Mars turned out to be a geologically active planet

Scientists from the University of Arizona have proven that the planet Mars was more geologically active in the recent past than previously thought.

Beneath the region, called Elysian Planitia, is a giant mantle that has caused large-scale lava flows, according to the study, published in the Journal of Geophysical Research: Planets. Astronomers combined images from NASA's Mars Reconnaissance Orbiter (MRO), data from MRO's SHARAD radar, and data from the Mars Global Surveyor laser altimeter. This made it possible to obtain a three-dimensional image of the interior of the studied region and to reconstruct its appearance before the outpouring of lava from multiple fissures about a million years ago.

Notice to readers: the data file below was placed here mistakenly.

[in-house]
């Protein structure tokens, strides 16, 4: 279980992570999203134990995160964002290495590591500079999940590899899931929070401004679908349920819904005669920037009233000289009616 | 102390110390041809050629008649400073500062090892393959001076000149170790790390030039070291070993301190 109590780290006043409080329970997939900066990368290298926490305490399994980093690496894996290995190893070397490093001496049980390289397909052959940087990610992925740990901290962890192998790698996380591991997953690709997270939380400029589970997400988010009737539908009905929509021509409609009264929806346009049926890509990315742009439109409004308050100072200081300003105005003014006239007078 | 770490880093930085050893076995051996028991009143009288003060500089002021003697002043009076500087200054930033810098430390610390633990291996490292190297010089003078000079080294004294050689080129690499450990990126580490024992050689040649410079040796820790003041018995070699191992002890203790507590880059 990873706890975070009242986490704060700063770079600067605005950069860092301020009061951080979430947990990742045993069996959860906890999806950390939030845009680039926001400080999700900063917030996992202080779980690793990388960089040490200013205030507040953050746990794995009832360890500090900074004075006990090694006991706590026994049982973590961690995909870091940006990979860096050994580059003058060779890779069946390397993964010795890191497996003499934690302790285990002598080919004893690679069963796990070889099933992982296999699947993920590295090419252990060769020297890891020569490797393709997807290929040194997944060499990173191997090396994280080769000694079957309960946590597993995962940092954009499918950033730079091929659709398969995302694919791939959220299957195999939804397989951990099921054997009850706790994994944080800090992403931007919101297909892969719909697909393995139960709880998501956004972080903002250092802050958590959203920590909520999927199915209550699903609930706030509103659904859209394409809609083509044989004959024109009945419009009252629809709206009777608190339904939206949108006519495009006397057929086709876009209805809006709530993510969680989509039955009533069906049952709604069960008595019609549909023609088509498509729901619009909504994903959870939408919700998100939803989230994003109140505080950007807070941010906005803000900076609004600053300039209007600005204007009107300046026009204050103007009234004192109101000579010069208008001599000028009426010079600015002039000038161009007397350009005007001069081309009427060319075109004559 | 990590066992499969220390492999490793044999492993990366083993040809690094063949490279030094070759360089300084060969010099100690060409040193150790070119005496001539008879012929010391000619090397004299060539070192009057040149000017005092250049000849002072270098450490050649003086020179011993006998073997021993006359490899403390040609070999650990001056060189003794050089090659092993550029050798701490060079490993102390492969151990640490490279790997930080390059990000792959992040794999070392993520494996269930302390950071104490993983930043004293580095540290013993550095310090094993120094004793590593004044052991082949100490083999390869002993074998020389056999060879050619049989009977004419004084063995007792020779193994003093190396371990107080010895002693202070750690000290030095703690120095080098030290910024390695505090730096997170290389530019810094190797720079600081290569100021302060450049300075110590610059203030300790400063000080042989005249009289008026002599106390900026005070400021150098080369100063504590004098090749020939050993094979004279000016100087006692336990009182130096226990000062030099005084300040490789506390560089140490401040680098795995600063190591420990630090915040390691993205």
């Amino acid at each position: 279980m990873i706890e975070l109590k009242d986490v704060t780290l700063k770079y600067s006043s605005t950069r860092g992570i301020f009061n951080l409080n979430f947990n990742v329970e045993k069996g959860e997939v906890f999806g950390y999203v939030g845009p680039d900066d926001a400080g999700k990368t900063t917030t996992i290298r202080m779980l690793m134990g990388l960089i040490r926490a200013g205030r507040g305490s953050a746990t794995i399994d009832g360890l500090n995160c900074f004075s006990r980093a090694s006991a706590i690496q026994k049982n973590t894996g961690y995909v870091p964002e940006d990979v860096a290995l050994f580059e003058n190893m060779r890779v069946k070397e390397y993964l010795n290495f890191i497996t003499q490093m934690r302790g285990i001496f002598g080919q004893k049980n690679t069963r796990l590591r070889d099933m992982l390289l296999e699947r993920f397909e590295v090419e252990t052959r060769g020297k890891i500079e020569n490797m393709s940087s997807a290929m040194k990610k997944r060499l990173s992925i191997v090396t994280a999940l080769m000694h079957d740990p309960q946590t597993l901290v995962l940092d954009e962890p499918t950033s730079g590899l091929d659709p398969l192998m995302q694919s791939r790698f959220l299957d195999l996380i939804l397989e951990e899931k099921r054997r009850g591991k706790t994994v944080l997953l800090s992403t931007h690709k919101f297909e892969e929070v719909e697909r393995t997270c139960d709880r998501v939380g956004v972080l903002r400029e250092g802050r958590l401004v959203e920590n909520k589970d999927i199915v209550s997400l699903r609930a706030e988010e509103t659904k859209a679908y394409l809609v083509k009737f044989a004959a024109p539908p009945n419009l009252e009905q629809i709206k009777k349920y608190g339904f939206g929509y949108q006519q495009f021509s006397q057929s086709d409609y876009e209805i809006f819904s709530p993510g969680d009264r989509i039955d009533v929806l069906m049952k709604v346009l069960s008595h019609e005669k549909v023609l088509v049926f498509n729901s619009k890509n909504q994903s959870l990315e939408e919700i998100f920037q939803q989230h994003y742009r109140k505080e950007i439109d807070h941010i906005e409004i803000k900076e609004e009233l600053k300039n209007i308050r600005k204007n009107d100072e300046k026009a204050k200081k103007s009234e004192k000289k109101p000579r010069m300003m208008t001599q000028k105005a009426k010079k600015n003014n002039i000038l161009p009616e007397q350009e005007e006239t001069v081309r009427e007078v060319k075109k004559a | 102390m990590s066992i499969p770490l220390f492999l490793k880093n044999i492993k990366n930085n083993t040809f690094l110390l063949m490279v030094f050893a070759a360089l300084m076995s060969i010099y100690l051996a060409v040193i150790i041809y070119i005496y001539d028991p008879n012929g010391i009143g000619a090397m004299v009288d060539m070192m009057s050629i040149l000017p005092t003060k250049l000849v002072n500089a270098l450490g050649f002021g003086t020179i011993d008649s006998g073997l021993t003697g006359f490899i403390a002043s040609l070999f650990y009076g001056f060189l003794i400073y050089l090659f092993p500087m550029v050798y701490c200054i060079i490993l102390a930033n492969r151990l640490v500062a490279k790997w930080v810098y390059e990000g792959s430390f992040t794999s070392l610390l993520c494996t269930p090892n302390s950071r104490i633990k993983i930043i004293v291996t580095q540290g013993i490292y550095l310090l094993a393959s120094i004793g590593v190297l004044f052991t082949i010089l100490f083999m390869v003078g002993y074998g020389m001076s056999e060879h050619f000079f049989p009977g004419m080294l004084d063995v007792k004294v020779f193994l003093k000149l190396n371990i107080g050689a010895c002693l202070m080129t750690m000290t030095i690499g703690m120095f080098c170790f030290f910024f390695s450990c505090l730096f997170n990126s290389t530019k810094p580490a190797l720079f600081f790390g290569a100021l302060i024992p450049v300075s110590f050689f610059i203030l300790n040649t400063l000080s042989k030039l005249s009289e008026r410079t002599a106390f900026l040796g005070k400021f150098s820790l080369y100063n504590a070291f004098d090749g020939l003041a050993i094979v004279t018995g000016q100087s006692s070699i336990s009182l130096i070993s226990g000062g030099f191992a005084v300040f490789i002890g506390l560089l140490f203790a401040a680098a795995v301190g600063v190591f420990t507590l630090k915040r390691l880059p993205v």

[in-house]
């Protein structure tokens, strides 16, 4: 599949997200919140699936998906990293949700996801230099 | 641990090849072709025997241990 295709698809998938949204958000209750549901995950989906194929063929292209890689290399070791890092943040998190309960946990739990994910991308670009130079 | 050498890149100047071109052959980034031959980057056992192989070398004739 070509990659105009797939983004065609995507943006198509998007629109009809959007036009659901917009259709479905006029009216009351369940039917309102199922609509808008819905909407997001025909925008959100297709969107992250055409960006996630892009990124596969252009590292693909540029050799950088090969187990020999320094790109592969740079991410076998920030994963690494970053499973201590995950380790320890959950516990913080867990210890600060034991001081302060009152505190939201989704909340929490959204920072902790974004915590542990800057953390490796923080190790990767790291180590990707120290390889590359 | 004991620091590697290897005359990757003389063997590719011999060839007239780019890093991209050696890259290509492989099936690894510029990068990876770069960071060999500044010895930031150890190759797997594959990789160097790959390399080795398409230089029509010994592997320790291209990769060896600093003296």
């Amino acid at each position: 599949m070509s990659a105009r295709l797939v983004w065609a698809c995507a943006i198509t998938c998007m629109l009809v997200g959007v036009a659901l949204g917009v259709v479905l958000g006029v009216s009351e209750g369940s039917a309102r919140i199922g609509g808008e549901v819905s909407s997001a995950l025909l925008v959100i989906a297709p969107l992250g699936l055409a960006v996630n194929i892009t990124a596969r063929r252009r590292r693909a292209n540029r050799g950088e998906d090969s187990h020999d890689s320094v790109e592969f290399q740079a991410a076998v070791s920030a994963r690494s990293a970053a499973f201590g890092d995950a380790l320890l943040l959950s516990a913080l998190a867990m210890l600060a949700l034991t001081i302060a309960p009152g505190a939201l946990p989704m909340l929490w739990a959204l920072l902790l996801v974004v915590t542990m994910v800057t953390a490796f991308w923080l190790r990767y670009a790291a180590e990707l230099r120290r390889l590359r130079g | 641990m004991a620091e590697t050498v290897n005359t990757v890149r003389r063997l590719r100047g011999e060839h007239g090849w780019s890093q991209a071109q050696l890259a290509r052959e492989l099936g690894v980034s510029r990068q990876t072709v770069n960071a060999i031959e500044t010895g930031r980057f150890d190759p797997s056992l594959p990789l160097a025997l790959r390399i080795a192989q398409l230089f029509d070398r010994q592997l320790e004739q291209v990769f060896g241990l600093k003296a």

Researchers have identified more than 40 volcanic eruptions, with one of the largest flows filling a channel called the Athabasca Valles with about 4,000 cubic kilometers of basalt, and other eruptions filling the Cerberus fissure zone with more than 10,000 cubic kilometers of lava. Elysium Planitia has also been shown to have experienced several major floods, which may have occurred due to the catastrophic release of groundwater through cracks in the crust. But despite the clear signs of lava-water interaction, subsurface ice may have survived to this day only in some areas of the plain. /BGNES